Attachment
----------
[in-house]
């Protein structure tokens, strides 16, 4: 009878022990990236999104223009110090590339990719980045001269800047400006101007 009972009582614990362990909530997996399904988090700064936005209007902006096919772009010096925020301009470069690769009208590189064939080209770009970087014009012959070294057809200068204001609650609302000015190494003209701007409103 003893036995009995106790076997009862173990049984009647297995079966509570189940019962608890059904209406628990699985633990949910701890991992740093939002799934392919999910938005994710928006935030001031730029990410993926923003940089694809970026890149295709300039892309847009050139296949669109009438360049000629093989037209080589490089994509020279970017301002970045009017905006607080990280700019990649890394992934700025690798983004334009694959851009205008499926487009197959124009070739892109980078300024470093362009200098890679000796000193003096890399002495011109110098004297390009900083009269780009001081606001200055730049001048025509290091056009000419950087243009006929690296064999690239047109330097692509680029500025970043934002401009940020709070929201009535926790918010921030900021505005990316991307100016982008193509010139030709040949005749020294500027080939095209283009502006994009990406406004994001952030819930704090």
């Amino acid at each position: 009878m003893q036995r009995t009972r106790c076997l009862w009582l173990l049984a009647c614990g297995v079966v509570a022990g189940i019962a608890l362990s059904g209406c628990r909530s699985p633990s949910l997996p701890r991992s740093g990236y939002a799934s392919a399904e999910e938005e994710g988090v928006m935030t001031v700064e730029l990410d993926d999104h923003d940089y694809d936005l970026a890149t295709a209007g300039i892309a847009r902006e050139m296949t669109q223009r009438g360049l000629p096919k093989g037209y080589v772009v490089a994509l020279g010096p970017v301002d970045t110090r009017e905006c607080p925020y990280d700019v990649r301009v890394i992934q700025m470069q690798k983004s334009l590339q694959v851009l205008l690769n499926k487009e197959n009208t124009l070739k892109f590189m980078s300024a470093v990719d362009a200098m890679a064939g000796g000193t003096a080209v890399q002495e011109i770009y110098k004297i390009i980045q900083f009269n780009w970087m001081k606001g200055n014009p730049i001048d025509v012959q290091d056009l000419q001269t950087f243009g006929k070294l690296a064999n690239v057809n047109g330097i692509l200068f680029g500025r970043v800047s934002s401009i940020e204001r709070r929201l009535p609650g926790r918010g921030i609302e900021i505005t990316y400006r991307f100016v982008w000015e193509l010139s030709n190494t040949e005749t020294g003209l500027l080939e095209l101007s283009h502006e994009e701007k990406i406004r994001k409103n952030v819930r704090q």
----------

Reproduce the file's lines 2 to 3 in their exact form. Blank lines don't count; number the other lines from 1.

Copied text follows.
């Protein structure tokens, strides 16, 4: 009878022990990236999104223009110090590339990719980045001269800047400006101007 009972009582614990362990909530997996399904988090700064936005209007902006096919772009010096925020301009470069690769009208590189064939080209770009970087014009012959070294057809200068204001609650609302000015190494003209701007409103 003893036995009995106790076997009862173990049984009647297995079966509570189940019962608890059904209406628990699985633990949910701890991992740093939002799934392919999910938005994710928006935030001031730029990410993926923003940089694809970026890149295709300039892309847009050139296949669109009438360049000629093989037209080589490089994509020279970017301002970045009017905006607080990280700019990649890394992934700025690798983004334009694959851009205008499926487009197959124009070739892109980078300024470093362009200098890679000796000193003096890399002495011109110098004297390009900083009269780009001081606001200055730049001048025509290091056009000419950087243009006929690296064999690239047109330097692509680029500025970043934002401009940020709070929201009535926790918010921030900021505005990316991307100016982008193509010139030709040949005749020294500027080939095209283009502006994009990406406004994001952030819930704090």
């Amino acid at each position: 009878m003893q036995r009995t009972r106790c076997l009862w009582l173990l049984a009647c614990g297995v079966v509570a022990g189940i019962a608890l362990s059904g209406c628990r909530s699985p633990s949910l997996p701890r991992s740093g990236y939002a799934s392919a399904e999910e938005e994710g988090v928006m935030t001031v700064e730029l990410d993926d999104h923003d940089y694809d936005l970026a890149t295709a209007g300039i892309a847009r902006e050139m296949t669109q223009r009438g360049l000629p096919k093989g037209y080589v772009v490089a994509l020279g010096p970017v301002d970045t110090r009017e905006c607080p925020y990280d700019v990649r301009v890394i992934q700025m470069q690798k983004s334009l590339q694959v851009l205008l690769n499926k487009e197959n009208t124009l070739k892109f590189m980078s300024a470093v990719d362009a200098m890679a064939g000796g000193t003096a080209v890399q002495e011109i770009y110098k004297i390009i980045q900083f009269n780009w970087m001081k606001g200055n014009p730049i001048d025509v012959q290091d056009l000419q001269t950087f243009g006929k070294l690296a064999n690239v057809n047109g330097i692509l200068f680029g500025r970043v800047s934002s401009i940020e204001r709070r929201l009535p609650g926790r918010g921030i609302e900021i505005t990316y400006r991307f100016v982008w000015e193509l010139s030709n190494t040949e005749t020294g003209l500027l080939e095209l101007s283009h502006e994009e701007k990406i406004r994001k409103n952030v819930r704090q």